After the U.S. government announced Friday that it would deploy ground troops to Syria to help allied forces fight the Islamic State group, Russia has warned that the latest move by the administration of U.S. President Barack Obama could trigger a “proxy war” in the Middle East. According to Russian Foreign Minister Sergei Lavrov, the current situation has amplified the need for co-operation between Washington and Moscow.

Russia’s remark came after White House press secretary Josh Earnest announced at a Friday afternoon news conference that fewer than 50 troops would go to Syria to “train, advise and assist” vetted opposition forces in fighting ISIS militants in the country. Many consider the decision to deploy American troops to Syria a major turnaround of previous positions, in which Obama vowed of “no boots on the ground” in the region.

The U.S. made the decision “unilaterally and without any reference to the Syrian leadership,” BBC quoted Lavrov as saying. “I am convinced that neither the United States nor Russia of course wants any kind of slide into a so-called proxy war. But to me it is obvious that this situation makes the task of co-operation between the militaries even more relevant.”
A major American newspaper admits the so called "moderate rebels" do not actually exist has a proper organisation. Much less as an Army. Daesh and Al Qaeda remain the only organised Sunni armed forces in the region.
New Tork Times
New U.S.-Backed Alliance to Counter ISIS in Syria Falters
Ben Hubbard, 02-11-2015

Weeks after the Obama administration canceled a failed Pentagon program to train and arm Syrian rebels to combat the Islamic State, American officials announced a new effort to equip ground forces in Syria to fight the jihadists.

But 10 days of interviews and front-line visits across northern Syria with many of the forces in the alliance, called the Syrian Democratic Forces, made clear that so far it exists in name only, and that the political and logistical challenges it faces are daunting.
A different spin on the wars raging in the Middle East. Sadly, War is an important business for the West.
Common Dreams
Flood of Western Weapons Fueling Unrest, Extremism Across Middle East
Sarah Lazare, 29-10-2015

Western nations—led by the United States—are selling large quantities of weapons to governments in the Middle East and North Africa, providing little oversight for how these arms are used, and thereby fueling corruption and conflict in countries from Saudi Arabia to Egypt, a new report (pdf) from the watchdog organization Transparency International finds.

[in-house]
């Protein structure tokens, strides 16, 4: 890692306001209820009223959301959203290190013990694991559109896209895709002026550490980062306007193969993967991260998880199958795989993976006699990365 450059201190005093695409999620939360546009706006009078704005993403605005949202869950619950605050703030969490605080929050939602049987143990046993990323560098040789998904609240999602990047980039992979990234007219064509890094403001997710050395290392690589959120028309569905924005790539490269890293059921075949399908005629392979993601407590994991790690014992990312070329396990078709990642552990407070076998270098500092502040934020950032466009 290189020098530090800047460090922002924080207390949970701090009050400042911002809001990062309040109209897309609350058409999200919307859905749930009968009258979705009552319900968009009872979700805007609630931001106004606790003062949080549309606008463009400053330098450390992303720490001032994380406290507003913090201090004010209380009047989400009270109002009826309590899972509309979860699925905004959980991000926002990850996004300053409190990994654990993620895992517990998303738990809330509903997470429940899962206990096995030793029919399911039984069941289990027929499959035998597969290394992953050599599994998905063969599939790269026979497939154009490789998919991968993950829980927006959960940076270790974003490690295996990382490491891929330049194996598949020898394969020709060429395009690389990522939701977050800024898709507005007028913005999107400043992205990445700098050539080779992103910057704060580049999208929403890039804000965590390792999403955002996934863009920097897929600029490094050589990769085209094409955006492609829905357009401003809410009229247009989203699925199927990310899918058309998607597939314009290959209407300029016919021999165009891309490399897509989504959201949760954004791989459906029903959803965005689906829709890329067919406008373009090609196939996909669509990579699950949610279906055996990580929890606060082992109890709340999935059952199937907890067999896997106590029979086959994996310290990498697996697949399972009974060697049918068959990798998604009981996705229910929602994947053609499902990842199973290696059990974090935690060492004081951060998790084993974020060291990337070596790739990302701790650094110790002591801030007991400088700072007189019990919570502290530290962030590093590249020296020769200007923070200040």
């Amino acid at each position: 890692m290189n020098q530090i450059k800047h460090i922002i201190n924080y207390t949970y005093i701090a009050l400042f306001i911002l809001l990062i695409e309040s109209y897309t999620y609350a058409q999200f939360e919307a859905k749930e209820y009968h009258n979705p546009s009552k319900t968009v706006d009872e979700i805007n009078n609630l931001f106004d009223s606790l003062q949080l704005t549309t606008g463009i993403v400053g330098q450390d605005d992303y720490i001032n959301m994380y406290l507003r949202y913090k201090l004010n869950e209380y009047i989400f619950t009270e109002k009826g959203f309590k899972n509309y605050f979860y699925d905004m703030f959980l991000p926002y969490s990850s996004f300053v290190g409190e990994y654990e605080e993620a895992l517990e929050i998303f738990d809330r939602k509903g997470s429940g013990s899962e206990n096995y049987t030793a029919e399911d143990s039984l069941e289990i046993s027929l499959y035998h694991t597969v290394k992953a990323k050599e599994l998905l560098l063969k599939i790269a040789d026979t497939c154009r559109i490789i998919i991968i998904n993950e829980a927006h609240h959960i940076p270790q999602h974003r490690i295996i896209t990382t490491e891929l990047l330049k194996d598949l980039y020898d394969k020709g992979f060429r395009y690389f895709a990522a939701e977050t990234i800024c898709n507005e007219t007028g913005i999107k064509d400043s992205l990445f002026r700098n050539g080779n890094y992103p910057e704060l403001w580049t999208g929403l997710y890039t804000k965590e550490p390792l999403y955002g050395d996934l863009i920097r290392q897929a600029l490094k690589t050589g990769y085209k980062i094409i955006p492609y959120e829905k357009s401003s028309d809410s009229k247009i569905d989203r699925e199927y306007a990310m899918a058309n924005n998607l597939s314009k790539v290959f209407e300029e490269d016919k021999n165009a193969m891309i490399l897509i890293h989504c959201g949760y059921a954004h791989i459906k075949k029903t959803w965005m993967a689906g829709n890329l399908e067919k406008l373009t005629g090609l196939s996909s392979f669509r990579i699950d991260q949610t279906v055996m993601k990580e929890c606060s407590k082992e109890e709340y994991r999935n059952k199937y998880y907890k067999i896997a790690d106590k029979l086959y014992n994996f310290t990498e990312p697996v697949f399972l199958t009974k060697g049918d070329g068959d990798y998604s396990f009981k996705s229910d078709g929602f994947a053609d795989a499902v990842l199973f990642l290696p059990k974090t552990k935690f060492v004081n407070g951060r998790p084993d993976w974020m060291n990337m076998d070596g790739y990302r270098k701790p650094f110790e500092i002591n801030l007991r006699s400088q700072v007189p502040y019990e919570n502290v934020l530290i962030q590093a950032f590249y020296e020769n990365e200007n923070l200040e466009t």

The investigation examines government defense corruption in Tunisia, Iran, Jordan, Lebanon, UAE, Saudi Arabia, Algeria, Bahrain, Egypt, Iraq, Kuwait, Libya, Morocco, Oman, Qatar, Syria, and Yemen. These countries together account for $135 billion in military spending in 2014 alone, making their expenditures as a percentage of GDP the "highest in the world," the report finds.

[...] The role of the United States in driving this arms flow was well-established long before Transparency International's report. The Stockholm International Peace Research Institute found earlier this year that, between 2010 and 2014, the United States was the world's top supplier of arms, accounting for 31 percent of global exports. This compared with 27 percent for Russia.

The IHS Jane's 360 report, released in March, found that Saudi Arabia was the "number one" military trading partner with the United States in 2014. Earlier this month, the U.S. Department of Defense announced its approval of an $11.25 billion deal to sell combat ships to Saudi Arabia, which has been waging a military assault against Yemen for more than six months.
Moving back closer to Europe, here is the odd analysis on the recent elections held in Ukraine, that were largely ignored by the mainstream press. With the cease fire helding on, it becomes ever more evident the lack of popular support for the revolution engendered last year.
Indian Punchline